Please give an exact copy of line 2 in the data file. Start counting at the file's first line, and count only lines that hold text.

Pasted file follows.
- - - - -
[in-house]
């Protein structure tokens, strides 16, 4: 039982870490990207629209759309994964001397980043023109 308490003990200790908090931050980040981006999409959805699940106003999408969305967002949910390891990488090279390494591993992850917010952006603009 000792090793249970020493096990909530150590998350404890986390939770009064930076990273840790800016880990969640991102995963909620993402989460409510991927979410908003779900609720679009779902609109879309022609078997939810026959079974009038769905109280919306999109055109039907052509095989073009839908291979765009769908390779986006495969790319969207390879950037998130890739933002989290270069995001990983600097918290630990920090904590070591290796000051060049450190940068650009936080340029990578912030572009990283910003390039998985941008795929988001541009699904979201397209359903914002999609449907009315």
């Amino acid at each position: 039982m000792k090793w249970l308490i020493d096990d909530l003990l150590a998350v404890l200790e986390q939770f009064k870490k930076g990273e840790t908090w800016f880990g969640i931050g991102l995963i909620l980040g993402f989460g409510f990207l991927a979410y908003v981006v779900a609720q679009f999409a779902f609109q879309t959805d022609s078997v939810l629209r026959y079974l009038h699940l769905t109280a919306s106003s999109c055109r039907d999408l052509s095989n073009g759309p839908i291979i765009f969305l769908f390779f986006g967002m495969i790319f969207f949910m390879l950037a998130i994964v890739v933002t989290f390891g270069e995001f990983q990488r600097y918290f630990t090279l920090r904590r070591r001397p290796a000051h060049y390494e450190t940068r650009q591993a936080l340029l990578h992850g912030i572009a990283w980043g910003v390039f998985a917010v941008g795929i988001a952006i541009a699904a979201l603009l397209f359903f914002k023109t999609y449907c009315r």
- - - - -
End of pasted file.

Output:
């Protein structure tokens, strides 16, 4: 039982870490990207629209759309994964001397980043023109 308490003990200790908090931050980040981006999409959805699940106003999408969305967002949910390891990488090279390494591993992850917010952006603009 000792090793249970020493096990909530150590998350404890986390939770009064930076990273840790800016880990969640991102995963909620993402989460409510991927979410908003779900609720679009779902609109879309022609078997939810026959079974009038769905109280919306999109055109039907052509095989073009839908291979765009769908390779986006495969790319969207390879950037998130890739933002989290270069995001990983600097918290630990920090904590070591290796000051060049450190940068650009936080340029990578912030572009990283910003390039998985941008795929988001541009699904979201397209359903914002999609449907009315």